Telematics & EOBRs

New tools improve compliance and enhance driver satisfaction.

The House Appropriations Committee again included language in this year’s spending bill requiring DOT to prove that that regulation is beneficial to drivers’ health and safety before they can implement it.
The House Appropriations Committee again included language in this year’s spending bill requiring DOT to prove that that regulation is beneficial to drivers’ health and safety before they can implement it.

Telematics are playing a bigger role in managing various aspects of food and beverage fleets. At the same time, the proliferation of state and federal regulations are continuing to impact the transportation sector. For this reason, tools like telematics and electronic on-board recorders (EOBRs) are being used to help fleets and fleet operators stay compliant and manage their workload.


The impact of rules and regulations

The Moving Ahead for Progress in the 21st Century (MAP-21) legislation, which President Obama signed into law July 6, 2012, is one of the latest regulations driving the increased use of telematics and EOBRs in the transportation sector. MAP-21 now requires all commercial vehicles drivers involved in interstate commerce to report Hours-of-Service (HOS) via EOBRs.

Meanwhile, last year the Federal Motor Carrier Safety Administration (FMCSA) specified in the federal regulations (49 CFR 395.16) that in addition to the Hours-of-Service, every commercial driver must also record the name of the driver, duty status, date and time, location of their vehicle, distance traveled, and the USDOT number of the motor carrier. Not surprisingly, one of the biggest benefits of utilizing an EOBR is the elimination of paper logbooks and the ability to accurately capture a range of information.

“Companies certainly struggle with that,” says Mark Sargent, director of solutions engineering of Aliso Viejo, California-based Telogis. Maintaining compliance with trucking regulations is “a huge administrative nightmare and companies have to sift through tremendous amounts of manually processed data—sometimes it’s written, sometimes it has to be faxed in.” Telematics tools “come into play and can automate that kind of information, so it makes that administration burden much simpler to get through,” he states. Electronic logs also make the auditing process much easier.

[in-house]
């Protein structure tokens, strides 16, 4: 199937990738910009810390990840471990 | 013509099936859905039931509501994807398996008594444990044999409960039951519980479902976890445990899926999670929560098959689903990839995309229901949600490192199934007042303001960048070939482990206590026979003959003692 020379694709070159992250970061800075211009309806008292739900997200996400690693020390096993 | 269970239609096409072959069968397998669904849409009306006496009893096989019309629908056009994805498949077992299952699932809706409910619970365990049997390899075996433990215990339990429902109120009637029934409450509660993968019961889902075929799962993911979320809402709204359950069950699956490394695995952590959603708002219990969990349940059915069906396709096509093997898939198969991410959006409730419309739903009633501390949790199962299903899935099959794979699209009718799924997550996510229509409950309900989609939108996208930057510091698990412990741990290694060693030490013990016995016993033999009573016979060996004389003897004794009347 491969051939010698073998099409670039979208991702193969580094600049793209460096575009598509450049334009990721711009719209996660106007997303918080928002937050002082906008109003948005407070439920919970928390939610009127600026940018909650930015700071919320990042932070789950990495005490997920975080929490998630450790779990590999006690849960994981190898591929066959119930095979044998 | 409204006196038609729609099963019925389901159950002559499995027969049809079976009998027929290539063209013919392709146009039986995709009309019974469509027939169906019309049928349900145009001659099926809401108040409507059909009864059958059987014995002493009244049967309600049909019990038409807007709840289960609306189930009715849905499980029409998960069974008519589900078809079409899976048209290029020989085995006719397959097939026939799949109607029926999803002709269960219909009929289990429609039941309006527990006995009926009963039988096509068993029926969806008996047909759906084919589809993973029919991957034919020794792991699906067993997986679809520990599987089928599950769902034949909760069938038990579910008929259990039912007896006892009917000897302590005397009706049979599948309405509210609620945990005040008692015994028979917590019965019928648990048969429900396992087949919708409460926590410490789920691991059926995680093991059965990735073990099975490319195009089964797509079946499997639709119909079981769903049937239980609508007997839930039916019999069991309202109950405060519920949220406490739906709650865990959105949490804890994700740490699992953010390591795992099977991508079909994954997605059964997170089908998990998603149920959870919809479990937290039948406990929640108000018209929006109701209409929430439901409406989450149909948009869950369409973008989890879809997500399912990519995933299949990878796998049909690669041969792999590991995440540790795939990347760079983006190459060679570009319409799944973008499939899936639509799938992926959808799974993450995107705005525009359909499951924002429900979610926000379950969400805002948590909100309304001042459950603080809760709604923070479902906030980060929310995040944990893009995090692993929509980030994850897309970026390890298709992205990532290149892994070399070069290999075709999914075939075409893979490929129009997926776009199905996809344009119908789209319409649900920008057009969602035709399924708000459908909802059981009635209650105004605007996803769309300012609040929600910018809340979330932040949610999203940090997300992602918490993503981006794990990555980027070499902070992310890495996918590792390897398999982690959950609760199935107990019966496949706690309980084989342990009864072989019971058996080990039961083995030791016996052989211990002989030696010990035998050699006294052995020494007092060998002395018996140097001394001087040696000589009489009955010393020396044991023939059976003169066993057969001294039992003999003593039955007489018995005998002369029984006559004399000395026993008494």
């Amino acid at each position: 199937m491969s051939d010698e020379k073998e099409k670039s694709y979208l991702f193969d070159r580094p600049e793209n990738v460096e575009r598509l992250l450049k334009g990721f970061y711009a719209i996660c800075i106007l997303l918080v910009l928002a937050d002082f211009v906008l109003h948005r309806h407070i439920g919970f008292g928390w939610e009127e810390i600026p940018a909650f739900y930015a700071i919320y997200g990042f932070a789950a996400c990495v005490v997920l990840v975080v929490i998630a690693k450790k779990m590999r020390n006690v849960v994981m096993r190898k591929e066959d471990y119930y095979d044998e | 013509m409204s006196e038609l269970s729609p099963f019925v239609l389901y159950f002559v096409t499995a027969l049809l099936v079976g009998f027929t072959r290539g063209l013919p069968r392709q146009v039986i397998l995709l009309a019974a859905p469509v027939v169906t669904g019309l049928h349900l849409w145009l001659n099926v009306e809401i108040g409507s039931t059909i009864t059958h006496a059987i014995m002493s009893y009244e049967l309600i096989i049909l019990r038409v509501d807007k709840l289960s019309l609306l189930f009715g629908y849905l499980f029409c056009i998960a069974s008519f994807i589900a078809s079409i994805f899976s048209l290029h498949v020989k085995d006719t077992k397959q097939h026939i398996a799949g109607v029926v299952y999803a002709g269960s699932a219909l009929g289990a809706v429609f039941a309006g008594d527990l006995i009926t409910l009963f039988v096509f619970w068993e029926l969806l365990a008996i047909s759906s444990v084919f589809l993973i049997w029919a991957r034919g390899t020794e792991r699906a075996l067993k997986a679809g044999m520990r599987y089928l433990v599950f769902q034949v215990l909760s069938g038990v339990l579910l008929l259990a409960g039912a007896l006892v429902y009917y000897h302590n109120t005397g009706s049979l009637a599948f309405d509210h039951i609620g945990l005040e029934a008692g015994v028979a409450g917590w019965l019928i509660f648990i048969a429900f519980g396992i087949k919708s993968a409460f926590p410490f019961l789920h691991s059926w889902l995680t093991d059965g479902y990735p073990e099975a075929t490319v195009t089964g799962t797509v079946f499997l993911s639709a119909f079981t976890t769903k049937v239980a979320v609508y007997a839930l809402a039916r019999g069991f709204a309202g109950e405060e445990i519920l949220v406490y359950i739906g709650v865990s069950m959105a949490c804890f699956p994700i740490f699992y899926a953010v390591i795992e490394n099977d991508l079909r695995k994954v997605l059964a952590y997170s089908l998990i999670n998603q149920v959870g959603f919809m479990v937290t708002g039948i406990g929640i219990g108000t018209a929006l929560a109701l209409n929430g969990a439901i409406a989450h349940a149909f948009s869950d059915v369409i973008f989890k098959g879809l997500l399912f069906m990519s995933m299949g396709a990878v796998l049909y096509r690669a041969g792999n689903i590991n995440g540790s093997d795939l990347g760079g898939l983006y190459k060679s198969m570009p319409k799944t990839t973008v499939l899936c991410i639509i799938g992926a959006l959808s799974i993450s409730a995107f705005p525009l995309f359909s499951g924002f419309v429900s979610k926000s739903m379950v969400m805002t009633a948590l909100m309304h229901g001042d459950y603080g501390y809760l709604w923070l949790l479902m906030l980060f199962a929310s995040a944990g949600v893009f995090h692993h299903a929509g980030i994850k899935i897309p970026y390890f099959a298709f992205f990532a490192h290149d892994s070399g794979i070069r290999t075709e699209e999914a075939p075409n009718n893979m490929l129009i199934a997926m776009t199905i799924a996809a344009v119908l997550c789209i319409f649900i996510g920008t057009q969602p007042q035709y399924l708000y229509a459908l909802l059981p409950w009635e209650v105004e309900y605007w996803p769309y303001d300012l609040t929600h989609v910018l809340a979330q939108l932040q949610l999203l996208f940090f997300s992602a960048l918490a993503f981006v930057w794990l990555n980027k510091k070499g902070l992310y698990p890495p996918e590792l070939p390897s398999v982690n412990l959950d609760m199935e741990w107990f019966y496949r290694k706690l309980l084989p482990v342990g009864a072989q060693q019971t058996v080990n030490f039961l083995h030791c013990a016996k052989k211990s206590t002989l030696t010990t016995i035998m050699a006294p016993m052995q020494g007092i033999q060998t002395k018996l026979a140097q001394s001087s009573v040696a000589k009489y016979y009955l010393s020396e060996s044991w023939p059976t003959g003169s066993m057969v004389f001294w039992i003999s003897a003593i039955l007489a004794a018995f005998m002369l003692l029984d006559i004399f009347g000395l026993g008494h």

Another regulation significantly affecting the transportation sector is the Comprehensive Safety Analysis (CSA) 2010, a program administered by the FMCSA designed to improve truck safety and reduce accidents by tracking and evaluating carriers.

CSA’s Safety Measurement System (SMS) calculates the preceding two years of trucking violations and crash data, and determines a safety score. The information used to calculate a safety score includes crash reports, roadside inspection reports and violations discovered during interventions.

Jim Angel, product manager, safety and compliance solutions for Minnetonka, Minnesota-based PeopleNet, says about CSA: “I think it’s one of the best systems that we’ve come up with as far as monitoring and rating carriers and their performance. But, there are still a few bugs in it and I think that’s going to continue to drive telematics solutions as well.”

In addition, FMCSA’s 396.11 Driver Vehicle Inspection Report (DVIR) is a regulation that requires drivers to create a report on their vehicle’s equipment, which goes hand in hand with the prior regulations that were mentioned.

Telogis provides drivers with a handy checklist they can use to simplify safety inspections and document them electronically when completed.

“We have Telogis Workforce, which is part of our Telogis Mobility Suite, and it’s specifically designed to automate and electronically capture HOS as well as the DVIR piece,” says Sargent.